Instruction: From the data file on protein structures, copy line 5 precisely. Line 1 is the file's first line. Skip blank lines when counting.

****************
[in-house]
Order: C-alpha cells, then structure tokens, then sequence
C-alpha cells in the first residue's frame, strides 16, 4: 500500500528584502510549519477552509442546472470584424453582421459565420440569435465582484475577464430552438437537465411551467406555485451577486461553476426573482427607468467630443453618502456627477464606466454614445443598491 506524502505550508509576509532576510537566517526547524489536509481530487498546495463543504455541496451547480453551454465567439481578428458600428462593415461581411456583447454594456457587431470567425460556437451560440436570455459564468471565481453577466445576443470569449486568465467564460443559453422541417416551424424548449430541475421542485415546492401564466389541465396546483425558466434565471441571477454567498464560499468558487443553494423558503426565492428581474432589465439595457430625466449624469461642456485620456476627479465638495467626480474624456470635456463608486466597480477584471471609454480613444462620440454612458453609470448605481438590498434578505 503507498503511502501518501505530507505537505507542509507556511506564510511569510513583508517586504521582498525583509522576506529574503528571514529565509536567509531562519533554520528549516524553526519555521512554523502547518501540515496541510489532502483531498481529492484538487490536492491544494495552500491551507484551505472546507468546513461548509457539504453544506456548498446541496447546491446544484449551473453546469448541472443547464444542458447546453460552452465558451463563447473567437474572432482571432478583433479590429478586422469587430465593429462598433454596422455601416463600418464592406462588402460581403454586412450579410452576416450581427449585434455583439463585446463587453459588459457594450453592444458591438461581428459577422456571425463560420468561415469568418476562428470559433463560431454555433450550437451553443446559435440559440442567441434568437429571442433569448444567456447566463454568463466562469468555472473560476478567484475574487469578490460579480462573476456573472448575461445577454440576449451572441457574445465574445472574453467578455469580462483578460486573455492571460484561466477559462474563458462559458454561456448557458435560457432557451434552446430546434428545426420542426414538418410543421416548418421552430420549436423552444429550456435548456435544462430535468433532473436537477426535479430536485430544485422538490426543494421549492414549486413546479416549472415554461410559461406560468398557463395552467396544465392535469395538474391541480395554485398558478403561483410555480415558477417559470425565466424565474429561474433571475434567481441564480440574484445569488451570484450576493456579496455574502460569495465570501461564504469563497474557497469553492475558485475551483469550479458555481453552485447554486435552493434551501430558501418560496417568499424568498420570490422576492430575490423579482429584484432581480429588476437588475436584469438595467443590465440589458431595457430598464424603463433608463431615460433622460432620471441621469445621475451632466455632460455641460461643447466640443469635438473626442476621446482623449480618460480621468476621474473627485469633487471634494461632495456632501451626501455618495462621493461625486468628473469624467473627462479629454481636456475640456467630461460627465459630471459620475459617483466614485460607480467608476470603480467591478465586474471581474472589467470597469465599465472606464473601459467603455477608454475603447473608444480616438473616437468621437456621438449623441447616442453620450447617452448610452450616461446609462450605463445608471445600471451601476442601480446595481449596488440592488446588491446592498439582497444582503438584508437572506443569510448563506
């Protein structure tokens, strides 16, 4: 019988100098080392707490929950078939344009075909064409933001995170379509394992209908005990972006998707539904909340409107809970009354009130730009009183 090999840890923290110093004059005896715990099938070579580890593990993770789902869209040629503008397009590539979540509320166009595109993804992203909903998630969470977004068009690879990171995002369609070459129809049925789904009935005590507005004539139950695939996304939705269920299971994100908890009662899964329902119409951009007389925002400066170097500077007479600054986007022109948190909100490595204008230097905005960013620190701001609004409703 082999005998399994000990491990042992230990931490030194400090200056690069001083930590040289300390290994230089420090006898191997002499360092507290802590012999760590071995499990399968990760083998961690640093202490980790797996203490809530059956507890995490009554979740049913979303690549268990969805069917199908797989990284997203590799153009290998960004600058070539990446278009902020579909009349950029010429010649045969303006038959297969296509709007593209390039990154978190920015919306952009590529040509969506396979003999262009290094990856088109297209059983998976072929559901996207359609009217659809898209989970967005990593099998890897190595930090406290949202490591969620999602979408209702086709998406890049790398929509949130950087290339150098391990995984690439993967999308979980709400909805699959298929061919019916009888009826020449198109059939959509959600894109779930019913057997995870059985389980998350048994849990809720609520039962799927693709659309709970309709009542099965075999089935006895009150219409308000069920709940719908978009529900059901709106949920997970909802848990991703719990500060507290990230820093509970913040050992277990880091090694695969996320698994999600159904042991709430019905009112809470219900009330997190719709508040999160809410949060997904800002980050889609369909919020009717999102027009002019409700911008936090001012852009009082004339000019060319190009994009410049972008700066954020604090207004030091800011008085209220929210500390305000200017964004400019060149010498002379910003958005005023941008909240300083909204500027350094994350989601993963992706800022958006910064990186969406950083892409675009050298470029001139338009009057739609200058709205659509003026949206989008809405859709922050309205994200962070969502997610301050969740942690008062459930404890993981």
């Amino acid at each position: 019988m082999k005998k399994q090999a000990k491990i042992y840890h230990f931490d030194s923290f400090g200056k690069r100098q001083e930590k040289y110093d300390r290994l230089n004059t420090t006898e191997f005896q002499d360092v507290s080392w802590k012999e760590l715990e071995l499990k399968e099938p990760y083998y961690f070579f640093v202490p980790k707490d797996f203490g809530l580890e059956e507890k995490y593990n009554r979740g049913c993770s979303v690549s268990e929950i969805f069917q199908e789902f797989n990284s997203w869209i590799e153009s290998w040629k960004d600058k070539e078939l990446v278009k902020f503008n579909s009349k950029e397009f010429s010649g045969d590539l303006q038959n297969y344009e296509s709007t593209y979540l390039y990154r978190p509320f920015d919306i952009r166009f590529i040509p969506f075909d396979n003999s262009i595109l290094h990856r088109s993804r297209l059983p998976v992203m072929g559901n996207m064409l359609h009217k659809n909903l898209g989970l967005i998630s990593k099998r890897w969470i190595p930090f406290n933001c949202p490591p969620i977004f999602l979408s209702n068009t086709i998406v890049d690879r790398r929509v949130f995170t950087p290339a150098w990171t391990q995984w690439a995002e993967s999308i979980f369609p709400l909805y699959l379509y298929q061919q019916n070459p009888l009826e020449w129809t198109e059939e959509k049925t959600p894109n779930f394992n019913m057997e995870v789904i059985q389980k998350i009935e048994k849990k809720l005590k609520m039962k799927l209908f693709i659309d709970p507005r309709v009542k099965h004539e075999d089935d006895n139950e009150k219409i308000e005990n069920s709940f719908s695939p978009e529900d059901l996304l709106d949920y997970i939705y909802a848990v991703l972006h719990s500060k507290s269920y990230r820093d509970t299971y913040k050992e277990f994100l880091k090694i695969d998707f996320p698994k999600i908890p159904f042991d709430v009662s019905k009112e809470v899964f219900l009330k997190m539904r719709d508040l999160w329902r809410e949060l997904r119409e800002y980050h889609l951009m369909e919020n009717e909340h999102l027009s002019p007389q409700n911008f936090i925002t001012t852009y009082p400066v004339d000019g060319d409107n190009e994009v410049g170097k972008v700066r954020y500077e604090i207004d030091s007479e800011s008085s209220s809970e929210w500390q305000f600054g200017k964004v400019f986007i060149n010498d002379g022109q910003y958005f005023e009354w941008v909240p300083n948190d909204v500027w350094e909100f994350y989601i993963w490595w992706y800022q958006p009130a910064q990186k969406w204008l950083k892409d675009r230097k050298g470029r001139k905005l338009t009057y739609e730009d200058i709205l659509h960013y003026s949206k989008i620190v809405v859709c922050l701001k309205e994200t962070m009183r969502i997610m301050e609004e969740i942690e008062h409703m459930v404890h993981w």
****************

């Amino acid at each position: 019988m082999k005998k399994q090999a000990k491990i042992y840890h230990f931490d030194s923290f400090g200056k690069r100098q001083e930590k040289y110093d300390r290994l230089n004059t420090t006898e191997f005896q002499d360092v507290s080392w802590k012999e760590l715990e071995l499990k399968e099938p990760y083998y961690f070579f640093v202490p980790k707490d797996f203490g809530l580890e059956e507890k995490y593990n009554r979740g049913c993770s979303v690549s268990e929950i969805f069917q199908e789902f797989n990284s997203w869209i590799e153009s290998w040629k960004d600058k070539e078939l990446v278009k902020f503008n579909s009349k950029e397009f010429s010649g045969d590539l303006q038959n297969y344009e296509s709007t593209y979540l390039y990154r978190p509320f920015d919306i952009r166009f590529i040509p969506f075909d396979n003999s262009i595109l290094h990856r088109s993804r297209l059983p998976v992203m072929g559901n996207m064409l359609h009217k659809n909903l898209g989970l967005i998630s990593k099998r890897w969470i190595p930090f406290n933001c949202p490591p969620i977004f999602l979408s209702n068009t086709i998406v890049d690879r790398r929509v949130f995170t950087p290339a150098w990171t391990q995984w690439a995002e993967s999308i979980f369609p709400l909805y699959l379509y298929q061919q019916n070459p009888l009826e020449w129809t198109e059939e959509k049925t959600p894109n779930f394992n019913m057997e995870v789904i059985q389980k998350i009935e048994k849990k809720l005590k609520m039962k799927l209908f693709i659309d709970p507005r309709v009542k099965h004539e075999d089935d006895n139950e009150k219409i308000e005990n069920s709940f719908s695939p978009e529900d059901l996304l709106d949920y997970i939705y909802a848990v991703l972006h719990s500060k507290s269920y990230r820093d509970t299971y913040k050992e277990f994100l880091k090694i695969d998707f996320p698994k999600i908890p159904f042991d709430v009662s019905k009112e809470v899964f219900l009330k997190m539904r719709d508040l999160w329902r809410e949060l997904r119409e800002y980050h889609l951009m369909e919020n009717e909340h999102l027009s002019p007389q409700n911008f936090i925002t001012t852009y009082p400066v004339d000019g060319d409107n190009e994009v410049g170097k972008v700066r954020y500077e604090i207004d030091s007479e800011s008085s209220s809970e929210w500390q305000f600054g200017k964004v400019f986007i060149n010498d002379g022109q910003y958005f005023e009354w941008v909240p300083n948190d909204v500027w350094e909100f994350y989601i993963w490595w992706y800022q958006p009130a910064q990186k969406w204008l950083k892409d675009r230097k050298g470029r001139k905005l338009t009057y739609e730009d200058i709205l659509h960013y003026s949206k989008i620190v809405v859709c922050l701001k309205e994200t962070m009183r969502i997610m301050e609004e969740i942690e008062h409703m459930v404890h993981w």